I can see the point. I don't agree however.

    It isn't an emulation of the upper classes but the vent by which they let off steam.
    Money that is left over after paying bills and settling debts is put towards drinking and having a night out. It is the one night to let your hair down and forget about your 6:30am - 7pm, Monday to Friday existence and enjoying yourself.

    Quote Originally Posted by Freydis View Post
    I think, to answer your question rather than babble on about (economic) classes and alcohol is to say that it's half and half. The lower classes have been "unfairly" portrayed by the "mobile" (that is to say middle and upper?) classes as zombie hordes of binge drinking chavs with 4 asbos and 3 bastard children (untrue in several cases) rather than the image of a hardworking family. Have you ever noticed that (in regards to the bastard children)?
    I have noticed it. I do get angry that the portrayal does exclude the matter of hard work and slog all week. I think it is only with the advent of the benefit system and the ease to exploit it, that we have seen the rise of what you describe.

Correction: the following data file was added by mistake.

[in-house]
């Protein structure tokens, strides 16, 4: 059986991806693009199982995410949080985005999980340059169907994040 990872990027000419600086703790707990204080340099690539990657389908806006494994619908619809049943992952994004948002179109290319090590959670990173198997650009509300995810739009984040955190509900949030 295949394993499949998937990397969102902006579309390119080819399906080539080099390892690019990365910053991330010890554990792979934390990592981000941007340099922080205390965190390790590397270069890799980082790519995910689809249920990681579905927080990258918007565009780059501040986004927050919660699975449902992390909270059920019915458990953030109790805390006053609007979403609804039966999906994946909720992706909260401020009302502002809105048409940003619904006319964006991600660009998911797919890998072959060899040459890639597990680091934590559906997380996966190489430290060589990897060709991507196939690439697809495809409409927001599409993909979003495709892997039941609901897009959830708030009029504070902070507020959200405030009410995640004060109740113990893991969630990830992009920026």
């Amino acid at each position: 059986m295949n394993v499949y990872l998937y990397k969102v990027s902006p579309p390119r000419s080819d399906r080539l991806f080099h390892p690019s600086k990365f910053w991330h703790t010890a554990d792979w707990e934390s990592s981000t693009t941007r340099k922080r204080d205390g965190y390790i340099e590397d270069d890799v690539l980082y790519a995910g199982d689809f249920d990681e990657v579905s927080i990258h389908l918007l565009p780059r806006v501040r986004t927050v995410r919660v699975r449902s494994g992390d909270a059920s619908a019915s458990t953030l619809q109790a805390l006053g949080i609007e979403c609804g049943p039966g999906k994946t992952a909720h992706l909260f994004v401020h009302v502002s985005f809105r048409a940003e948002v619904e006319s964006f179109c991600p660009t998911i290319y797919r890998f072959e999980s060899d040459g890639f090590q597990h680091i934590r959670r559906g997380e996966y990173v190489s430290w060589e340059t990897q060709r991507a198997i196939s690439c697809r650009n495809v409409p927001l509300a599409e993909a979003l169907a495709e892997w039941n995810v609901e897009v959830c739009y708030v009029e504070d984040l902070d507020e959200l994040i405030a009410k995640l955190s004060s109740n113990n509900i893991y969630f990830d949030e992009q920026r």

And who can blame them? Without proper guidance, the offer of free money and accommodation whilst subsidising your tax free day job must be ever so enticing.


    Quote Originally Posted by Freydis View Post
    The problem is mainly that the lower classes are perceived as stupid, slow-witted, drunken clods that do nothing for society.
    I have always thought the mere existence of the lower classes keeps the existence of the rest in the life they are accustomed to.
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    I thought you might have meant socio-culturally, but I felt including the economic element to be circumspect in this matter, at least. I understand completely your definition of class.

    If we look at the "wealthy" lower classes (i.e. nouveau riche, for the most part), they might not be engaging as much in these behaviours or will be doing so more discreetly.